Quote:
Kiwiburger: The Reamp design is patented, so I expect the competitors reamps are a compromised design somehow ...
As I understand it, the design is not patented, only the "Reamp" name.
Old 16th May 2007
  #15
Gear Head
 
Darkening's Avatar
 

Quote:
Originally Posted by evilgrill View Post
now i service alot of guitar amps and most of them have 1 megaohm inputs.
many guitar-pedals have way lower input-resistance (10k - 500k ohm) though.

i think choosing the right impendance for the guitar plays a big role in sound.
i also believe alot of a good distorted guitarsound comes from the interaction between guitar-pickups and speakers. i think recording guitars always sounds cooler when the guitarist is in the same room as the speakers.
So, would you say that a 1Mohm DI is ideal for gtr DI tracks that will be reamped?

How do you choose the "right" impedance for a particular guitar?
Old 17th May 2007
  #16
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Darkening's Avatar
 

Old 17th May 2007
  #17
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Basically just use your ears. 1 Meg is probably ideal. Too high and noise becomes an issue. Too low and passive pups struggle to deliver the current.

But sometimes a pickup can sound cool when it's loaded up with a low-z input. I don't always want a guitar to sound clean and bright and punchy - sometimes soft and saggy is just what i want. Especially when it's driving a distortion stage - but even for clean tones, it's worth trying all impedance options - IF - you have the option.

I'd be interested to know the actual impedances of popular amps. I expect the cheap transistor stuff all has high impedance - but some of the good tube amps might be surprisingly low.
Old 17th May 2007
  #18
actually tube and FET amps usually have 1 meg inputs and transistor amps lower.
Old 17th May 2007
  #19
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Darkening's Avatar
 

Thanks everybody!

So if most tube amps are 1 Meg, why do most DI boxes have such low input impedance?

One of the Radial boxes has 220 Ohms... I think the Redeye is 30k... but then the Countryman 85 is 10 Mohms!

Why aren't companies making more 1 Meg DIs? It's either way lower or way higher.
Old 17th May 2007
  #20
uh... i dunno...
Old 17th May 2007
  #21
Little Labs
 
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Saw this and thought I would chime in.
Passive DIs have a lower input impedance because you can't make a Di transformer with a 1 meg ohm input impedance, I think the highest out there is the Jensen Di transformer which I think is 100k. The Redeye transformer provides you with a DI input impedance, and a Re-amp output impedance of, and this might surprise you, 30k ohms. Remember in the Redeye it turns the transformer around so the secondary is the primary and vice versa when switching between re-amp and DI (the reamp out being HIz as a pick up is and the DI in being Hiz as a DI in should). NOTE: Our active DIs have an input impedance of 10 meg ohms. Oh and if you have a passive DI whether it's a Redeye or Jensen or any other manufactures, if you put a Little Labs STD in front of it, it will make the load on your guitar 1 meg ohms.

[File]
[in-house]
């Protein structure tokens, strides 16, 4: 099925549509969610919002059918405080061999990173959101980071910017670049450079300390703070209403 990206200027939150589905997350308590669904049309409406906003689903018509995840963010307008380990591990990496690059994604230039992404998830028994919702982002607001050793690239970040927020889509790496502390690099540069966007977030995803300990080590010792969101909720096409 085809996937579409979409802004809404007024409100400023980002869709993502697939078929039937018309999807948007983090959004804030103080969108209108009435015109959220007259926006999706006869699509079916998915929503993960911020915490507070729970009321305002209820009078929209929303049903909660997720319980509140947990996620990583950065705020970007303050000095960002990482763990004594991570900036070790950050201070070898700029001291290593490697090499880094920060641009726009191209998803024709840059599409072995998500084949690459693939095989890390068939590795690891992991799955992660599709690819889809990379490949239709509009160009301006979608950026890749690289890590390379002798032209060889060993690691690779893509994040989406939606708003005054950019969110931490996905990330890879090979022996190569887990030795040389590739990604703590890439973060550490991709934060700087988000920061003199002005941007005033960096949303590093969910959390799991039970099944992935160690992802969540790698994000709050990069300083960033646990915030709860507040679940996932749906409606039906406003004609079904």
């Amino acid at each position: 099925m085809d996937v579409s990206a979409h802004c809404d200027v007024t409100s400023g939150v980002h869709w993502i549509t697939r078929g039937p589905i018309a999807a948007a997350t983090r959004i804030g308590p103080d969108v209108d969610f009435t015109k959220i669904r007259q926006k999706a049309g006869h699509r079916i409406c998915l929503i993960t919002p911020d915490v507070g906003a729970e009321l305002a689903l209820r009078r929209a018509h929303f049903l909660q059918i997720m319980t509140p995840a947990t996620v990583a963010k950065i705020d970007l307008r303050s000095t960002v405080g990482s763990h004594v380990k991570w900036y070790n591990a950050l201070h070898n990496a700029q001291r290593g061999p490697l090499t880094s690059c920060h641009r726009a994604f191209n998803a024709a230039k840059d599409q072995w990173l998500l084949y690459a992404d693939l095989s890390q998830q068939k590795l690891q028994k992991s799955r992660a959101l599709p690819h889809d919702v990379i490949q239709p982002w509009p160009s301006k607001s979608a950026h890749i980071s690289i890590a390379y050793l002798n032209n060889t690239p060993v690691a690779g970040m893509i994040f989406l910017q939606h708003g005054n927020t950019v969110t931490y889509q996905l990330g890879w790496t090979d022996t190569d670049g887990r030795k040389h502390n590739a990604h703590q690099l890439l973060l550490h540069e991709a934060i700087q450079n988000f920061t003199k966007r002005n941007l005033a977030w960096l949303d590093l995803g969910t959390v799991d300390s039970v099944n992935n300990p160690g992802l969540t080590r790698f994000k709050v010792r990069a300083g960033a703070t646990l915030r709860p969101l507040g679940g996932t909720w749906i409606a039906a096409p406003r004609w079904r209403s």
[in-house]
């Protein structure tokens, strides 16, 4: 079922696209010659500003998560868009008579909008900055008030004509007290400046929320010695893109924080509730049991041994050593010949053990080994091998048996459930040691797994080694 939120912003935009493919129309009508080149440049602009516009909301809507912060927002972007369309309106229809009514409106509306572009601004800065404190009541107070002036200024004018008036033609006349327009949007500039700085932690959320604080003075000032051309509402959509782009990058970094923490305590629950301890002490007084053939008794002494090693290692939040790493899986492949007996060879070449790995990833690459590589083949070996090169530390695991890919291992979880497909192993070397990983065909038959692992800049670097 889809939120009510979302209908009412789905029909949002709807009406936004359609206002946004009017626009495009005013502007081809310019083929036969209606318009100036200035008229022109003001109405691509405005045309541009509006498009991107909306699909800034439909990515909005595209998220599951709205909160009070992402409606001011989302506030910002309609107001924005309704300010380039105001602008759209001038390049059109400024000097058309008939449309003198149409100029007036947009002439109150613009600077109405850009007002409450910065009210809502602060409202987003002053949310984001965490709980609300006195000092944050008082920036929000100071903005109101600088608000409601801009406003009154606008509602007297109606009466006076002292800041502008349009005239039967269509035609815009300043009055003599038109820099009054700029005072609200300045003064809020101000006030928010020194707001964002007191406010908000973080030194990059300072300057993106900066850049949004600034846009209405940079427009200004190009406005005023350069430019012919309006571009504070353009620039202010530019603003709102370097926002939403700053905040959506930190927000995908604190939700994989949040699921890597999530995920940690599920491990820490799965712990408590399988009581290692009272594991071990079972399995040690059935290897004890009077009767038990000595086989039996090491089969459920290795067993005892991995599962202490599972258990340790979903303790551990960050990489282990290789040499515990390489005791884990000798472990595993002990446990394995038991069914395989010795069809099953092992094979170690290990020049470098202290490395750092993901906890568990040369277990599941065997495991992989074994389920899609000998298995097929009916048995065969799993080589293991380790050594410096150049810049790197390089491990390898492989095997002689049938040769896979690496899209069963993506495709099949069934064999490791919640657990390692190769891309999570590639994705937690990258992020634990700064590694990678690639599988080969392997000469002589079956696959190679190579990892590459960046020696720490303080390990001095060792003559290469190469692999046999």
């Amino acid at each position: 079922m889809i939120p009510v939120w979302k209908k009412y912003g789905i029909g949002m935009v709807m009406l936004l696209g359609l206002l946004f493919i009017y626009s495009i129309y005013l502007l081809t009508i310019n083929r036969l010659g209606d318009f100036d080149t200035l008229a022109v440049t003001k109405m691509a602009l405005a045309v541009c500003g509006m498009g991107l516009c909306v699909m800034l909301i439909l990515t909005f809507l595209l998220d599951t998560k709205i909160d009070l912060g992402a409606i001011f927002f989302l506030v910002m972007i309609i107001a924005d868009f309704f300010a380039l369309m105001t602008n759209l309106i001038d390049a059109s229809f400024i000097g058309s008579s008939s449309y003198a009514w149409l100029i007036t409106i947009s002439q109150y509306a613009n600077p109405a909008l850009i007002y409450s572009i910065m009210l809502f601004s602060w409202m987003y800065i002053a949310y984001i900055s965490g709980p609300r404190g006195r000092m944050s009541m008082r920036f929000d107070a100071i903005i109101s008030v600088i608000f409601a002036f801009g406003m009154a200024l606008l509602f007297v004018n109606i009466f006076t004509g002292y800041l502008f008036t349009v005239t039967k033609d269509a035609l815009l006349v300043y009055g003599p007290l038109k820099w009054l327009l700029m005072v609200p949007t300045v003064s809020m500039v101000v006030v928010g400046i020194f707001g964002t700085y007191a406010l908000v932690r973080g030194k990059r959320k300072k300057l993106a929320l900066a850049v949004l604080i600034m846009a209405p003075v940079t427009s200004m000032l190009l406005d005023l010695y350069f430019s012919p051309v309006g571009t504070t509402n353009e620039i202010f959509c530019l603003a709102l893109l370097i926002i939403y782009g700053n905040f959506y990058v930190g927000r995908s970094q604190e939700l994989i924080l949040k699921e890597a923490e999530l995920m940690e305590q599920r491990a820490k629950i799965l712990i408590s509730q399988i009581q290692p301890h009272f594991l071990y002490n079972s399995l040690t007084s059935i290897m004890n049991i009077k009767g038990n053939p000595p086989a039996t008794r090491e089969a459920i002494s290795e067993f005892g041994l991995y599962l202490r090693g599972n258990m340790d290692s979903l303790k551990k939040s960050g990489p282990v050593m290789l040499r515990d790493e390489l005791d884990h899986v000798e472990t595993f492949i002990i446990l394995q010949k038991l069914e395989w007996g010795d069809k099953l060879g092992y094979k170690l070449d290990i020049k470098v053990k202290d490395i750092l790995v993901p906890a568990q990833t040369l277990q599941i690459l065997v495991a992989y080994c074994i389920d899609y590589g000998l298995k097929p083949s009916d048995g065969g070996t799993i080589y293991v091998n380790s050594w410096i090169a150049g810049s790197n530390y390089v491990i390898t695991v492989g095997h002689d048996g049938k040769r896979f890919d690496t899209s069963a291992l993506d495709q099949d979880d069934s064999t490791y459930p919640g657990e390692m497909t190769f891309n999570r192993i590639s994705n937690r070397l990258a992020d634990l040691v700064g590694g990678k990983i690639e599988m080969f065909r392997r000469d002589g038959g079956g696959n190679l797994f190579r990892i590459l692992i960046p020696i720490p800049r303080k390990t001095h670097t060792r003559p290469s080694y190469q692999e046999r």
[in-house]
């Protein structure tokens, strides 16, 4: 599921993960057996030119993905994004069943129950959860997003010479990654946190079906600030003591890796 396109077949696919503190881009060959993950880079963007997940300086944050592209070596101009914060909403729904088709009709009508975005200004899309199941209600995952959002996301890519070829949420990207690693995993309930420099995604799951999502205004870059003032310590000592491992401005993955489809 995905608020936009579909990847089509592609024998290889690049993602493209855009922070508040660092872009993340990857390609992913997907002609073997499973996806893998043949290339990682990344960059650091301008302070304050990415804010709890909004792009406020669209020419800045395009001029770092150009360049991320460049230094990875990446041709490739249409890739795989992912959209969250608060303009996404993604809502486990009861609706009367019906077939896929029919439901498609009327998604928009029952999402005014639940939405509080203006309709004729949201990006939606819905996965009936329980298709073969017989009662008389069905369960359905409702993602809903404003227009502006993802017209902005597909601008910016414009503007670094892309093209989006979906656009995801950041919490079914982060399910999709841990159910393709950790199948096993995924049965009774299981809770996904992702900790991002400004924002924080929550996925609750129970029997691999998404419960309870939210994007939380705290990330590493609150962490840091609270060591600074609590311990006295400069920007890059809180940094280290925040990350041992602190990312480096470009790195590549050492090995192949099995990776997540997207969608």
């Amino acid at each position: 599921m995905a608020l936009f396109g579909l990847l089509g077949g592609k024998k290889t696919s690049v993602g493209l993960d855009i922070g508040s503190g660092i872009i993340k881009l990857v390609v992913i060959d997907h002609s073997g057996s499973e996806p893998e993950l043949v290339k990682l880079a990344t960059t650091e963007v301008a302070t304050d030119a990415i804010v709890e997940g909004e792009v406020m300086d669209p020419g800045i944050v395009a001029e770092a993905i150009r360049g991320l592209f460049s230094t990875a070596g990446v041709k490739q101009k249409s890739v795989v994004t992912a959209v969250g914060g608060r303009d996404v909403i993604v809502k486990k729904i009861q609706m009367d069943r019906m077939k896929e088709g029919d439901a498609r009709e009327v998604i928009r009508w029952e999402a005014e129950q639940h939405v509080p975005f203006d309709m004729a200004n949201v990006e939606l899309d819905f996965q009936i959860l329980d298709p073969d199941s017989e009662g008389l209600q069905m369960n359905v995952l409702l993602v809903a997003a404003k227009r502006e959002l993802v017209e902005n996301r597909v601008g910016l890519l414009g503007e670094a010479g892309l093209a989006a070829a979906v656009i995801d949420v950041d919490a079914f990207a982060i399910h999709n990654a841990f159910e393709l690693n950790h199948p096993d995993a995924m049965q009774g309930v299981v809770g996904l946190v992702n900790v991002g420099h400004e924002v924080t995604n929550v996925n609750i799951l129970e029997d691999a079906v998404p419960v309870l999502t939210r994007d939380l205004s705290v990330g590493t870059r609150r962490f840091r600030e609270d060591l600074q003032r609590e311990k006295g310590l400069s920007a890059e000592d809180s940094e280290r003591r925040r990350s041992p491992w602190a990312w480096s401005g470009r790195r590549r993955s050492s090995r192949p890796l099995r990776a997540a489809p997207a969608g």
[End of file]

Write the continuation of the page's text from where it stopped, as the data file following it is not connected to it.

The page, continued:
Regarding the recessed Redeye pad switch: The switches I like to use have a good amount of surface contact area and are somewhat big. The switch is set back because there was no room up front. I always have those wooden Q tips around which I use the shaft of to push switch the pad. Once you do it once, it becomes pretty obvious and you'll find something lying around long enough that'll fit that hole. Yes the 14dB pad is engaged when shipped (it's still padded in the other position but only by 6dB). The Redeye when used with another product of ours the PCP. with the pad in on the Redeye and fed from the PCP expansion out, is the same level as the other PCP outputs for use as a satellite PCP channel. That's why we ship them that way, and in most cases you need that padding or you end up overloading the front end of your amp, especially on older vintage amps.
The other thing was asked is how to preserve the tonal relationship of the guitar amp basically vibrating the strings and the feedback artifacts as you would with the player playing live. With the PCP you can do this easily by just plugging a guitar into it while re-amping and place it in a good spot or even moving it around while the track is playing back, it's kind of fun.
Hope that helps
Jonathan
One last thing, as I see it, just as there is no one best microphone out there,there is no one best DI. It' all about palette and just think if Van Gogh had just one color o paint.
Old 17th May 2007
  #22
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Steamy Williams's Avatar
 

Quote:
Originally Posted by Darkening View Post
Thanks everybody!

So if most tube amps are 1 Meg, why do most DI boxes have such low input impedance?

One of the Radial boxes has 220 Ohms... I think the Redeye is 30k... but then the Countryman 85 is 10 Mohms!

Why aren't companies making more 1 Meg DIs? It's either way lower or way higher.
The input of the BSS AR-133 is 1M Ohms.

The Radial JDV Mk3 has a variable input impedance feature that they call 'Drag Control', which, IIRC, goes from 10k Ohms -1M Ohms. It also has an additional setting for 3.9M Ohms that is intended for piezo pickups, but which coincidentally matches the input impedance of my bassist's Ashdown amp.

I hope that helps.
Old 17th May 2007
  #23
Gear Head
 
Darkening's Avatar
 

Quote:
Originally Posted by Steamy Williams View Post
The input of the BSS AR-133 is 1M Ohms.